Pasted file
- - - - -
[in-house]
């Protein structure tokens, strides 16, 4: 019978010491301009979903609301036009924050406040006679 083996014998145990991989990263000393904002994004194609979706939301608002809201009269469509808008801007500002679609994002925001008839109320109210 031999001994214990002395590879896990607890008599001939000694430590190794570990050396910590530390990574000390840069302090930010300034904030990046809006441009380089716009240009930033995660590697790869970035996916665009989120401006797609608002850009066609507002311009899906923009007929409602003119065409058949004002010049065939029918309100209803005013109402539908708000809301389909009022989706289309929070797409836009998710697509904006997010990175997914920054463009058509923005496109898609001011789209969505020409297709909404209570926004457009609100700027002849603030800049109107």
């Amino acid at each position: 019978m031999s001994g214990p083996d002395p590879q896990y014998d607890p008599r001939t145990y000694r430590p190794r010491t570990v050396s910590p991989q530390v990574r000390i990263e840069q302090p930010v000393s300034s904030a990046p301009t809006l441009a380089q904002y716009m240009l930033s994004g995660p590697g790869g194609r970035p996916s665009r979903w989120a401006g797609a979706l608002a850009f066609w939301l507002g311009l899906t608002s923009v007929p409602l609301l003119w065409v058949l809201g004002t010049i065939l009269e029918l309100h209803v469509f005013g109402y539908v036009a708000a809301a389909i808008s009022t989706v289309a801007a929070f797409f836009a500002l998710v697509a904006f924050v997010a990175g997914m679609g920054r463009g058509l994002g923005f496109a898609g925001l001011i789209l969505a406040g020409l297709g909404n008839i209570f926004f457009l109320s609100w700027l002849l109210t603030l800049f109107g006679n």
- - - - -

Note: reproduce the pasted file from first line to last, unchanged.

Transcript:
[in-house]
């Protein structure tokens, strides 16, 4: 019978010491301009979903609301036009924050406040006679 083996014998145990991989990263000393904002994004194609979706939301608002809201009269469509808008801007500002679609994002925001008839109320109210 031999001994214990002395590879896990607890008599001939000694430590190794570990050396910590530390990574000390840069302090930010300034904030990046809006441009380089716009240009930033995660590697790869970035996916665009989120401006797609608002850009066609507002311009899906923009007929409602003119065409058949004002010049065939029918309100209803005013109402539908708000809301389909009022989706289309929070797409836009998710697509904006997010990175997914920054463009058509923005496109898609001011789209969505020409297709909404209570926004457009609100700027002849603030800049109107």
């Amino acid at each position: 019978m031999s001994g214990p083996d002395p590879q896990y014998d607890p008599r001939t145990y000694r430590p190794r010491t570990v050396s910590p991989q530390v990574r000390i990263e840069q302090p930010v000393s300034s904030a990046p301009t809006l441009a380089q904002y716009m240009l930033s994004g995660p590697g790869g194609r970035p996916s665009r979903w989120a401006g797609a979706l608002a850009f066609w939301l507002g311009l899906t608002s923009v007929p409602l609301l003119w065409v058949l809201g004002t010049i065939l009269e029918l309100h209803v469509f005013g109402y539908v036009a708000a809301a389909i808008s009022t989706v289309a801007a929070f797409f836009a500002l998710v697509a904006f924050v997010a990175g997914m679609g920054r463009g058509l994002g923005f496109a898609g925001l001011i789209l969505a406040g020409l297709g909404n008839i209570f926004f457009l109320s609100w700027l002849l109210t603030l800049f109107g006679n």